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  • Cerebral revascularization for ischemic cerebrovascular disease of the anterior circulation: what indications remain after COSS?

    Final Number:

    Timothy G. White MD, BA; Aubrey Rogers; Ralph Rahme M.D.; Erez Zeev Nossek MD; Jason A. Ellis MD; Rafael Alexander Ortiz MD; John A. Boockvar MD; David J. Langer MD

    Study Design:

    Subject Category:
    Ischemic Stroke

    Meeting: AANS/CNS Cerebrovascular Section 2018 Annual Meeting

    Introduction: Since the publication of COSS, there has been a sharp reduction in the rate of revascularization surgery for non-moyamoya ischemic cerebrovascular disease (ICVD). However, a small subset of patients continue to suffer ischemic events despite maximal medical therapy.

    Methods: All consecutive patients with medically refractory non-moyamoya ICVD of the anterior circulation, in whom cerebral revascularization was performed by the senior author (D.J.L.) between late 2010 and 2017 were included. Charts were retrospectively reviewed and demographic, clinical, imaging, operative, and outcome data were recorded.

    Results: Nine patients, 5 women and 4 men with mean age 52 years (42-67), were included. One patient had bilateral internal carotid artery (ICA) occlusion with severely impaired CVR and cerebral blood flow on SPECT-acetazolamide and quantitative MRA. Of the remaining 8 patients, 5 had unilateral ICA occlusion and 3 had severe middle cerebral artery stenosis, all of whom were symptomatic despite maximal medical therapy. Two patients had blood pressure-dependent neurologic exams requiring ICU stay and vasopressor support. All 7 patients who underwent SPECT-acetazolamide had evidence of impaired CVR. STA-MCA bypass was performed in all 9 patients, on the symptomatic side in 8 and the side with worse CVR in 1. Immediate bypass graft patency was 100%. There were no deaths or permanent morbidity. One patient (11.1%) developed transient aphasia secondary to hyperperfusion, following left hemispheric revascularization. After a mean follow-up of 9 months (6 months–5 years), no recurrent ischemic events were observed. Delayed, asymptomatic graft occlusion was observed in 1 patient at the 1-year angiographic follow-up (1-year graft patency: 88.9%). This patient underwent repeat revascularization via an indirect technique.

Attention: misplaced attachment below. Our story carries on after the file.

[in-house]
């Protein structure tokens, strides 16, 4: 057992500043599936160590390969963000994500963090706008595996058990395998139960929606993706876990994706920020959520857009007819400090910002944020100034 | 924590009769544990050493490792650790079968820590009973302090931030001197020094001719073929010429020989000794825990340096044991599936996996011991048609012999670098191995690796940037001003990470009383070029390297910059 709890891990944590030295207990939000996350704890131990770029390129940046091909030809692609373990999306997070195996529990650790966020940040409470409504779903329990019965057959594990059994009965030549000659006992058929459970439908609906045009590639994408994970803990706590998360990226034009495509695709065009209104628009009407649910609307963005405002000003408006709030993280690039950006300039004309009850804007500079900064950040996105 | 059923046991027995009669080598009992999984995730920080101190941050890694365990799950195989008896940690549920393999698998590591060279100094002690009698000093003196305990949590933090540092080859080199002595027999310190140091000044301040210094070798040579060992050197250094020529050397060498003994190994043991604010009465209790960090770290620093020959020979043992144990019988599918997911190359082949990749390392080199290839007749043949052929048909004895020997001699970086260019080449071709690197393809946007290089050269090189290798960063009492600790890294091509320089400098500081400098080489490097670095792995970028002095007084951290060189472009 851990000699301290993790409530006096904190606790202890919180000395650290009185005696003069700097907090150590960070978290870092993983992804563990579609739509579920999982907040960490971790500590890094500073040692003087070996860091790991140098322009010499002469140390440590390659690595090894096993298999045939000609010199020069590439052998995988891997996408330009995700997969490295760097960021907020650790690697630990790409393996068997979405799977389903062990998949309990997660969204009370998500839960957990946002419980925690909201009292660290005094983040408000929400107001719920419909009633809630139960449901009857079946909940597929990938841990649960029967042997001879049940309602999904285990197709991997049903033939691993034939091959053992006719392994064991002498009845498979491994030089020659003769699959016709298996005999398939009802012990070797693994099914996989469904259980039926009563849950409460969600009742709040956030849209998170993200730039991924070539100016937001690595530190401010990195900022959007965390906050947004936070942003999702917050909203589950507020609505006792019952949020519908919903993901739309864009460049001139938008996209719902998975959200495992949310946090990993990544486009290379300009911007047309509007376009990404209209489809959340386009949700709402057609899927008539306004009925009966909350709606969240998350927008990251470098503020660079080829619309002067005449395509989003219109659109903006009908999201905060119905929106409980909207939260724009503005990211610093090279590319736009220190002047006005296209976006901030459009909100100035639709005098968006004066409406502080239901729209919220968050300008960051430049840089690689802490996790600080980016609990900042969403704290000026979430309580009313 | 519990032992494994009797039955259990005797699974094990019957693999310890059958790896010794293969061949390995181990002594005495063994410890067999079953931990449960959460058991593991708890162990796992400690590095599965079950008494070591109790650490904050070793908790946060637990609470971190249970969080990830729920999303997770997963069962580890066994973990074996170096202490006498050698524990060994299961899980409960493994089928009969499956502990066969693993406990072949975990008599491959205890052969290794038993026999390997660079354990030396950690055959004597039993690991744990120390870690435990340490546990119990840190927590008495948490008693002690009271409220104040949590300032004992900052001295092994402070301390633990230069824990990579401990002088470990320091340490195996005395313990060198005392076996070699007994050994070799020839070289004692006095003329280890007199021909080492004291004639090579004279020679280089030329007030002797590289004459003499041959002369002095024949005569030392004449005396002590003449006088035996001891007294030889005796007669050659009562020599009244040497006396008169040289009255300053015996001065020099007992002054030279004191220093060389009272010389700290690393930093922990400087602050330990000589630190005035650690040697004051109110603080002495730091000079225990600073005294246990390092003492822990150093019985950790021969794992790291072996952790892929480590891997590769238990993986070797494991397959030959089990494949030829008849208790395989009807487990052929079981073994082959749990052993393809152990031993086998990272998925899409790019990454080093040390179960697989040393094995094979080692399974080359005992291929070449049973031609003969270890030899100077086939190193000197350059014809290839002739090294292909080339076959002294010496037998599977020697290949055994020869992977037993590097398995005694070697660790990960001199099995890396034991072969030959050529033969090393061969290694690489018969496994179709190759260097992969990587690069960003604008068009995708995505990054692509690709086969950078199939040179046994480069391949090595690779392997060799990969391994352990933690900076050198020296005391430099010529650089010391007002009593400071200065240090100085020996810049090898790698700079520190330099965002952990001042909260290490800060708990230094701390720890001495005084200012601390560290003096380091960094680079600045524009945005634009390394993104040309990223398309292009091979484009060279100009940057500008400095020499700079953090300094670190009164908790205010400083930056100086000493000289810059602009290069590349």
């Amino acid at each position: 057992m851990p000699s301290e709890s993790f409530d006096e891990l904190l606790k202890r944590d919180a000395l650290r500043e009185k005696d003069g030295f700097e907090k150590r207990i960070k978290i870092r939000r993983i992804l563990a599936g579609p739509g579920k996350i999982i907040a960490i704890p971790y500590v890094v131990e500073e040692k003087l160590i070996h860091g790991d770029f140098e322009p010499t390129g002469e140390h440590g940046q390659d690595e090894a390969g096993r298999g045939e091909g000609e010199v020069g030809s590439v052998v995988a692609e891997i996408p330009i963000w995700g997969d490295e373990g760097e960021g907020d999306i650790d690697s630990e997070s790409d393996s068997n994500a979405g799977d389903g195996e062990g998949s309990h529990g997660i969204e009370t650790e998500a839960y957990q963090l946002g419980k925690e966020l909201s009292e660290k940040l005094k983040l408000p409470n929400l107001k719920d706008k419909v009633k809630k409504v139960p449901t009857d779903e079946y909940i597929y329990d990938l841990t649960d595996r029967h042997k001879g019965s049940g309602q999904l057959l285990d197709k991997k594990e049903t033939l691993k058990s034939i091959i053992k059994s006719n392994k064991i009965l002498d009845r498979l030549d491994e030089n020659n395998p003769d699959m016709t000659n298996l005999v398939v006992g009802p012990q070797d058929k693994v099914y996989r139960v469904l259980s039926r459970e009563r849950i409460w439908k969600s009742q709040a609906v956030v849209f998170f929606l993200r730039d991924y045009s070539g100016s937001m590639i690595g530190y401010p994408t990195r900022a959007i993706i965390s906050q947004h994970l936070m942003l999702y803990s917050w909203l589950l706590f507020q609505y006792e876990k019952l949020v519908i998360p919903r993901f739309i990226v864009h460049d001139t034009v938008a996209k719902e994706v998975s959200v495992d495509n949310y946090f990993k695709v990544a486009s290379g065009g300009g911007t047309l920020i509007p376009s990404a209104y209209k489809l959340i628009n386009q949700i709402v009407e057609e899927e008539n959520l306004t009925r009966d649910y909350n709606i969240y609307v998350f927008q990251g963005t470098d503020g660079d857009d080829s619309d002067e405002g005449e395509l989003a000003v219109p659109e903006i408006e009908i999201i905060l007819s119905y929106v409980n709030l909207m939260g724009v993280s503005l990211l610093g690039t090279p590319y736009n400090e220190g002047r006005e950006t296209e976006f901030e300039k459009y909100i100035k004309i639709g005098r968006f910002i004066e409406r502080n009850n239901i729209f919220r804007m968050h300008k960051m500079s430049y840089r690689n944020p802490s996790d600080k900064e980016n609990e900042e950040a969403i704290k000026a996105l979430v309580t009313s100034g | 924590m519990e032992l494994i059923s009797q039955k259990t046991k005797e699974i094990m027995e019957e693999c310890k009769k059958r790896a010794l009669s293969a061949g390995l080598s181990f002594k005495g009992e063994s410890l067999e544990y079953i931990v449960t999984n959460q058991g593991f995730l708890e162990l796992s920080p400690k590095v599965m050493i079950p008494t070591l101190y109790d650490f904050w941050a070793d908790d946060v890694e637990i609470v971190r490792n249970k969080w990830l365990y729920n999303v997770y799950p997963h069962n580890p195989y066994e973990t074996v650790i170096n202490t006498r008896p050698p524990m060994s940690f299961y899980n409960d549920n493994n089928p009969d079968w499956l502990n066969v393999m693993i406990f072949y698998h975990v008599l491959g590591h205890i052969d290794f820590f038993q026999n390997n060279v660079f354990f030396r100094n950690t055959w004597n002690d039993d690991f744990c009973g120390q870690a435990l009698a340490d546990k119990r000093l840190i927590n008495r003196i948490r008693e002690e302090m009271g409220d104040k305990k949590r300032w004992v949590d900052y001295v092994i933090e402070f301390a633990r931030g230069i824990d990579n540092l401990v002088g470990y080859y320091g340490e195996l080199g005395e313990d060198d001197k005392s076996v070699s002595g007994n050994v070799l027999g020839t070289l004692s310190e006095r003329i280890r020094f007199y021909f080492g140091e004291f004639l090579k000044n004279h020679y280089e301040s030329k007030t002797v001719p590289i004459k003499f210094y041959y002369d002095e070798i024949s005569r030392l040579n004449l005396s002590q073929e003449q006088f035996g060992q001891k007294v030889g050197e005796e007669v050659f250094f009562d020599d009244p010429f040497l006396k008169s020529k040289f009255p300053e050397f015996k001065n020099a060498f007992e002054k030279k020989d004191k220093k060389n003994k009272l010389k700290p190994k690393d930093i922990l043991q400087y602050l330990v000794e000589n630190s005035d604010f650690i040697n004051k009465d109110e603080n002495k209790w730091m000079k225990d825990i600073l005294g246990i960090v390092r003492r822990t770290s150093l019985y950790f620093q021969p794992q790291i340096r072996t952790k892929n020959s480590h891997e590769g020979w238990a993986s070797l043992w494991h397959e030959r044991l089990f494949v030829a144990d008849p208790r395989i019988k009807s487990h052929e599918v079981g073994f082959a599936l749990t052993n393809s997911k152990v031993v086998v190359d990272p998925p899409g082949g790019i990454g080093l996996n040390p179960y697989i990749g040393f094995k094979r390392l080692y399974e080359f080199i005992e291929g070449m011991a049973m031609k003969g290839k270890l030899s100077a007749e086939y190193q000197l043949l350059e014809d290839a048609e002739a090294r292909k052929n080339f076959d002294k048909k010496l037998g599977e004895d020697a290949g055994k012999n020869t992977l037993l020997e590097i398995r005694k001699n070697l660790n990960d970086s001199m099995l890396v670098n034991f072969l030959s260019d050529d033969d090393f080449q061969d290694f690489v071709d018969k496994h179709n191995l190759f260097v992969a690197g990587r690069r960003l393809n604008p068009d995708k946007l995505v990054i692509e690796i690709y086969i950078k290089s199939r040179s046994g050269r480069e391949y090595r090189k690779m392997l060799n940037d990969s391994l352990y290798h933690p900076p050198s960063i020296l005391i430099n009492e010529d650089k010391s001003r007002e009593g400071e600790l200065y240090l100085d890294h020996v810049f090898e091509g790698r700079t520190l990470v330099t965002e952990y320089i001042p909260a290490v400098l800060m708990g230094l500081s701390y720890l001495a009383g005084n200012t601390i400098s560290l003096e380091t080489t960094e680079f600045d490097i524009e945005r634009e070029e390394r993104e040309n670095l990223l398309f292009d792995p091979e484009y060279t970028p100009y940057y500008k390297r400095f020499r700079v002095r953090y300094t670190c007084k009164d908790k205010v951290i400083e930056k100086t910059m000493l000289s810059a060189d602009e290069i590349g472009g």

Conclusions: In the post-COSS era, cerebral revascularization remains a safe and highly effective treatment modality for well-selected ICVD patients, specifically those who fail maximal medical therapy and those with severe cerebral hemodynamic insufficiency requiring vasopressor support.

    Patient Care: This paper shows that, in the post-COSS era, cerebral bypass surgery remains a viable, safe, and effective treatment option for patients with ICVD of the anterior circulation who fail maximal medical therapy.

    Learning Objectives: 1. Recognize bypass surgery as an effective treatment option for patients with ICVD of the anterior circulation who fail maximal medical therapy 2. Recognize that a "low-flow" STA-MCA bypass is often all that is required to provide sufficient cerebral blood flow augmentation in this patient population


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